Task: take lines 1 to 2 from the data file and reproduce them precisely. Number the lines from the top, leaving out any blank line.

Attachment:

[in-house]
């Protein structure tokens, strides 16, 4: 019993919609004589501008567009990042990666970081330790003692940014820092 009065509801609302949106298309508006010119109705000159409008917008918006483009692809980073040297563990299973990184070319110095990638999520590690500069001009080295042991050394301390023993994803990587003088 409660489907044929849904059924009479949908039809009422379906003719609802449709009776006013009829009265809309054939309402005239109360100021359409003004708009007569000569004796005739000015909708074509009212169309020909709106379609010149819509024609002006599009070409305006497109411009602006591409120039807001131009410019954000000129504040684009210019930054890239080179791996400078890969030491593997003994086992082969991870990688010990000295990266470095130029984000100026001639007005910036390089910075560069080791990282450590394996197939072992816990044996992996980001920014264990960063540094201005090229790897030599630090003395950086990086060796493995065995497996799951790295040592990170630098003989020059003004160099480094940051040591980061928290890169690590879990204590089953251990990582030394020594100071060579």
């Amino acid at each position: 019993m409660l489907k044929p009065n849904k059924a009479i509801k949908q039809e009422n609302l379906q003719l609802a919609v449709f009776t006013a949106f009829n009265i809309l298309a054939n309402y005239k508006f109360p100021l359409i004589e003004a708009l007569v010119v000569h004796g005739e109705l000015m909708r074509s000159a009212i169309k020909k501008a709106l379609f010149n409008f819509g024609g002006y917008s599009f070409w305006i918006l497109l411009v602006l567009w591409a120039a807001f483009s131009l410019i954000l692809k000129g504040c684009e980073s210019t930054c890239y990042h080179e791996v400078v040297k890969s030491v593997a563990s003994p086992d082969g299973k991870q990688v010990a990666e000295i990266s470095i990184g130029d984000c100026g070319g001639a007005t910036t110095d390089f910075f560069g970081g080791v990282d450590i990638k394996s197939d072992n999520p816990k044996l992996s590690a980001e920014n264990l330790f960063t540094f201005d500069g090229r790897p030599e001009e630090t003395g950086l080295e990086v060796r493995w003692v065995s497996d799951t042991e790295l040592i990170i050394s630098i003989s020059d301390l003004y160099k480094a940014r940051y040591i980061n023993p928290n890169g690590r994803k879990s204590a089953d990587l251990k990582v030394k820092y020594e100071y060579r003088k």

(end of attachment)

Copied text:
[in-house]
């Protein structure tokens, strides 16, 4: 019993919609004589501008567009990042990666970081330790003692940014820092 009065509801609302949106298309508006010119109705000159409008917008918006483009692809980073040297563990299973990184070319110095990638999520590690500069001009080295042991050394301390023993994803990587003088 409660489907044929849904059924009479949908039809009422379906003719609802449709009776006013009829009265809309054939309402005239109360100021359409003004708009007569000569004796005739000015909708074509009212169309020909709106379609010149819509024609002006599009070409305006497109411009602006591409120039807001131009410019954000000129504040684009210019930054890239080179791996400078890969030491593997003994086992082969991870990688010990000295990266470095130029984000100026001639007005910036390089910075560069080791990282450590394996197939072992816990044996992996980001920014264990960063540094201005090229790897030599630090003395950086990086060796493995065995497996799951790295040592990170630098003989020059003004160099480094940051040591980061928290890169690590879990204590089953251990990582030394020594100071060579």